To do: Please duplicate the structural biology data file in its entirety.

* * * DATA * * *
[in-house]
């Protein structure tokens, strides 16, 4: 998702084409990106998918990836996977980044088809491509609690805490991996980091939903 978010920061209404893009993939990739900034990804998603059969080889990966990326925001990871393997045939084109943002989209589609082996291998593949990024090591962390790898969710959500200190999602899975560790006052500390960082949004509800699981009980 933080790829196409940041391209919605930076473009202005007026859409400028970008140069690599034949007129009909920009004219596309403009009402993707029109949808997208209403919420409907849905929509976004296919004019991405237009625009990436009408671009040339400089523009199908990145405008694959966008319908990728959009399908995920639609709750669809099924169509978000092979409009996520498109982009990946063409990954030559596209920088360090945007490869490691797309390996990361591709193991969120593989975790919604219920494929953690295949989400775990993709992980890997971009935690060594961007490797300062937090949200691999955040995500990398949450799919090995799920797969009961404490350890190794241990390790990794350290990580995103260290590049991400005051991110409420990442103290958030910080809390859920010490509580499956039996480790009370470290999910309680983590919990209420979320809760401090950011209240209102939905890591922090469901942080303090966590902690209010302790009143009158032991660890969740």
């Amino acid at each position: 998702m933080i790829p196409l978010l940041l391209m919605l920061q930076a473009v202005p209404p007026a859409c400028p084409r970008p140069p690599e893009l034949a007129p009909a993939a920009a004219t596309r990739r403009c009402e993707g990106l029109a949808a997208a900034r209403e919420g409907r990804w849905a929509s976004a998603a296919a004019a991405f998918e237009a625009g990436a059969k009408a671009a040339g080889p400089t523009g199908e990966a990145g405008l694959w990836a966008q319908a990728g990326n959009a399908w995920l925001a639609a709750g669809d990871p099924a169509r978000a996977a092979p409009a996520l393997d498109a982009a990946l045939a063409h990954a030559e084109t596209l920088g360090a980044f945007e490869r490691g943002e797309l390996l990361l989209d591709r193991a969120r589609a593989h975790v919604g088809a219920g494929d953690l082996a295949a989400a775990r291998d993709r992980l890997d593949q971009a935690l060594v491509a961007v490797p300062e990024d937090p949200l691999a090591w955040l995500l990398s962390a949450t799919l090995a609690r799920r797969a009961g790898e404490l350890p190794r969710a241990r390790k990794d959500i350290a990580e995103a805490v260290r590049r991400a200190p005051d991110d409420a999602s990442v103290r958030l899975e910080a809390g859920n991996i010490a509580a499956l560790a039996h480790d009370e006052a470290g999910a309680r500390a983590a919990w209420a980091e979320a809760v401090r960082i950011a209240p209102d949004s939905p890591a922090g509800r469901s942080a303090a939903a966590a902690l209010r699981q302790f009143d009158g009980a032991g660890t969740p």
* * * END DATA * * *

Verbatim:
[in-house]
């Protein structure tokens, strides 16, 4: 998702084409990106998918990836996977980044088809491509609690805490991996980091939903 978010920061209404893009993939990739900034990804998603059969080889990966990326925001990871393997045939084109943002989209589609082996291998593949990024090591962390790898969710959500200190999602899975560790006052500390960082949004509800699981009980 933080790829196409940041391209919605930076473009202005007026859409400028970008140069690599034949007129009909920009004219596309403009009402993707029109949808997208209403919420409907849905929509976004296919004019991405237009625009990436009408671009040339400089523009199908990145405008694959966008319908990728959009399908995920639609709750669809099924169509978000092979409009996520498109982009990946063409990954030559596209920088360090945007490869490691797309390996990361591709193991969120593989975790919604219920494929953690295949989400775990993709992980890997971009935690060594961007490797300062937090949200691999955040995500990398949450799919090995799920797969009961404490350890190794241990390790990794350290990580995103260290590049991400005051991110409420990442103290958030910080809390859920010490509580499956039996480790009370470290999910309680983590919990209420979320809760401090950011209240209102939905890591922090469901942080303090966590902690209010302790009143009158032991660890969740």
């Amino acid at each position: 998702m933080i790829p196409l978010l940041l391209m919605l920061q930076a473009v202005p209404p007026a859409c400028p084409r970008p140069p690599e893009l034949a007129p009909a993939a920009a004219t596309r990739r403009c009402e993707g990106l029109a949808a997208a900034r209403e919420g409907r990804w849905a929509s976004a998603a296919a004019a991405f998918e237009a625009g990436a059969k009408a671009a040339g080889p400089t523009g199908e990966a990145g405008l694959w990836a966008q319908a990728g990326n959009a399908w995920l925001a639609a709750g669809d990871p099924a169509r978000a996977a092979p409009a996520l393997d498109a982009a990946l045939a063409h990954a030559e084109t596209l920088g360090a980044f945007e490869r490691g943002e797309l390996l990361l989209d591709r193991a969120r589609a593989h975790v919604g088809a219920g494929d953690l082996a295949a989400a775990r291998d993709r992980l890997d593949q971009a935690l060594v491509a961007v490797p300062e990024d937090p949200l691999a090591w955040l995500l990398s962390a949450t799919l090995a609690r799920r797969a009961g790898e404490l350890p190794r969710a241990r390790k990794d959500i350290a990580e995103a805490v260290r590049r991400a200190p005051d991110d409420a999602s990442v103290r958030l899975e910080a809390g859920n991996i010490a509580a499956l560790a039996h480790d009370e006052a470290g999910a309680r500390a983590a919990w209420a980091e979320a809760v401090r960082i950011a209240p209102d949004s939905p890591a922090g509800r469901s942080a303090a939903a966590a902690l209010r699981q302790f009143d009158g009980a032991g660890t969740p």